The federal government wastes a reported $4 billion a year by poorly managing software licenses. Sens. Bill Cassidy, R-La., and Gary Peters, D-Mich., hope to remedy this through an act with an admirable intention and acronym, the Making Electronic Government Accountable by Yielding Tangible Efficiencies Act, or the MEGABYTE Act.
“Billions of taxpayer dollars could be saved if federal agencies keep track of what software they buy. It’s irresponsible they don’t do so already,” Cassidy said in a Dec. 7 statement, after introducing the legislation to the Committee on Homeland Security and Governmental Affairs. “Tax dollars could be better used on our troops and our classrooms, not redundant software licenses.”
He noted in his statement that, according to the non-partisan Government Accountability Office, a single office could save $181 million in taxpayer money each year.
The act asks for several actions, including:
— The director of the Office of Management and Budget require agencies to identify a person within each organization to be in charge of overseeing and managing enterprise software license agreements and commercial software licenses;
— Establish a comprehensive inventory of licenses, including 80 percent of software license spending;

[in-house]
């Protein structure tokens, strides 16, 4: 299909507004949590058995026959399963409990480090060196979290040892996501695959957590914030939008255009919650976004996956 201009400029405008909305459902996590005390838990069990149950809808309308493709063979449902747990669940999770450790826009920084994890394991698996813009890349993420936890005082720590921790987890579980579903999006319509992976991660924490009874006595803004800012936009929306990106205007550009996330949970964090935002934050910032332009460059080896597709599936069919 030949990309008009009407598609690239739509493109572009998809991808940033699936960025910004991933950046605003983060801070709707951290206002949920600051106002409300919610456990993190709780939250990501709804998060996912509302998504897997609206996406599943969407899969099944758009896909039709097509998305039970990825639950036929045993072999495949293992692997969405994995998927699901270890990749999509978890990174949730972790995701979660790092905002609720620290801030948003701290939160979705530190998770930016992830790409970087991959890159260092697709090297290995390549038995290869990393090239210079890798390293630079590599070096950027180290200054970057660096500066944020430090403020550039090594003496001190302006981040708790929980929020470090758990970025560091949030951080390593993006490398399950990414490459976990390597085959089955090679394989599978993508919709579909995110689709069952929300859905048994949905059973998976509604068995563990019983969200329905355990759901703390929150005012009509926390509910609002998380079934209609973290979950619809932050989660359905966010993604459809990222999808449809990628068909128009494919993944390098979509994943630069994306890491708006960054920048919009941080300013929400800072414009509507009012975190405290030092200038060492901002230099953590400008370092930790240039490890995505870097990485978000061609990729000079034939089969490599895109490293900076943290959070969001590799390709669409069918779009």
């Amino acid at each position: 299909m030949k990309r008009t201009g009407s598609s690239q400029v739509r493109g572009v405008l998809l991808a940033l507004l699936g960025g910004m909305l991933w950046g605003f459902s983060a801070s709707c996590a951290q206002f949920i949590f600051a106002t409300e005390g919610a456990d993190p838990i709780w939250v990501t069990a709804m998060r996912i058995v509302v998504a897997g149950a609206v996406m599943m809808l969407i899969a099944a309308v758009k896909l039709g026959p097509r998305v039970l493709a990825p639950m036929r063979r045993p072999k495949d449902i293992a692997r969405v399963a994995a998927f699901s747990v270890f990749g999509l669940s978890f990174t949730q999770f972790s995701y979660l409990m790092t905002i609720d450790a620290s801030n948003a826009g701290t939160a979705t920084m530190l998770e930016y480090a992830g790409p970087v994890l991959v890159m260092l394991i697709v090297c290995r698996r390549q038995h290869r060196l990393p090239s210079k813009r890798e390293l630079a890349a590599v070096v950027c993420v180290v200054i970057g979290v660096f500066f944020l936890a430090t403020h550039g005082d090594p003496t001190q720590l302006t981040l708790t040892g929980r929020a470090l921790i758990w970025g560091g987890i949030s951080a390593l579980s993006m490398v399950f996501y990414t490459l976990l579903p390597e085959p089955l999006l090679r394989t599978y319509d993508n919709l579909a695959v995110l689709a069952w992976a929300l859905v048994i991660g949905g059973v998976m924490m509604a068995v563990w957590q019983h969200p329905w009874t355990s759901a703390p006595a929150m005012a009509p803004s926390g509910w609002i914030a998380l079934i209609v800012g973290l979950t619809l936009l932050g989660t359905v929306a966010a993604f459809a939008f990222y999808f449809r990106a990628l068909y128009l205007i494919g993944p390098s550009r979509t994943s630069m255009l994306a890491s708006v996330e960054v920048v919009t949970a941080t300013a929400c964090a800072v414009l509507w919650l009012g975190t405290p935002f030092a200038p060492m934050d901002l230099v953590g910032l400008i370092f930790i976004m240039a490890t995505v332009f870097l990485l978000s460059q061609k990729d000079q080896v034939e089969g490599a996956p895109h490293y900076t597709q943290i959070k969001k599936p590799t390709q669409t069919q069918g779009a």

— Track and maintain licenses through their life cycles;
— Analyze software usage and other data to make cost-effective decisions;
—Provide any relevant training;
— Establish goals and objectives for managing software licenses; and
— Consider the software license management life cycle, to implement effective decision-making and incorporate standards, processes and metrics.
The act is similar to the broader Federal Information Technology Acquisition Reform Act (FITARA), which passed in the House in 2014 and was being implemented in December, according to a report from Federal News Radio.
The SmartBuy Initiative was another effort to curb software spending—or “decrease the cost of widely used commercial software.” It was run by the General Services Administration and had buy-in from the Department of Energy, but was minimally effective.